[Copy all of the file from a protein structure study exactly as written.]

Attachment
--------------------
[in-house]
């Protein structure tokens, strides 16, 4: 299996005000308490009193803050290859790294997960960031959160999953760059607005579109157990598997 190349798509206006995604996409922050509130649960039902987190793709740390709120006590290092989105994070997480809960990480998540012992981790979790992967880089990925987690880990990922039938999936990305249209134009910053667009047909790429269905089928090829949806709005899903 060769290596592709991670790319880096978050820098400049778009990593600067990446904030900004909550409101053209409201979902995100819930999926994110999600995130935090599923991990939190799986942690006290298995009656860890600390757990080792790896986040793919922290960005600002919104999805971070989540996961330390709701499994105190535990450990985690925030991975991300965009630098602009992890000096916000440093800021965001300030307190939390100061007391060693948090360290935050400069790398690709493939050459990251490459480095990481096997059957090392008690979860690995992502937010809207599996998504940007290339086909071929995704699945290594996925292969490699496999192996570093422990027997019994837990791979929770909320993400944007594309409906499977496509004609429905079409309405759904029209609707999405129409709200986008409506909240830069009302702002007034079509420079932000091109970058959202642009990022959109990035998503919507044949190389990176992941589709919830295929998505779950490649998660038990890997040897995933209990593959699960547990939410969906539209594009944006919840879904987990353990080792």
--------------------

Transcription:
[in-house]
């Protein structure tokens, strides 16, 4: 299996005000308490009193803050290859790294997960960031959160999953760059607005579109157990598997 190349798509206006995604996409922050509130649960039902987190793709740390709120006590290092989105994070997480809960990480998540012992981790979790992967880089990925987690880990990922039938999936990305249209134009910053667009047909790429269905089928090829949806709005899903 060769290596592709991670790319880096978050820098400049778009990593600067990446904030900004909550409101053209409201979902995100819930999926994110999600995130935090599923991990939190799986942690006290298995009656860890600390757990080792790896986040793919922290960005600002919104999805971070989540996961330390709701499994105190535990450990985690925030991975991300965009630098602009992890000096916000440093800021965001300030307190939390100061007391060693948090360290935050400069790398690709493939050459990251490459480095990481096997059957090392008690979860690995992502937010809207599996998504940007290339086909071929995704699945290594996925292969490699496999192996570093422990027997019994837990791979929770909320993400944007594309409906499977496509004609429905079409309405759904029209609707999405129409709200986008409506909240830069009302702002007034079509420079932000091109970058959202642009990022959109990035998503919507044949190389990176992941589709919830295929998505779950490649998660038990890997040897995933209990593959699960547990939410969906539209594009944006919840879904987990353990080792």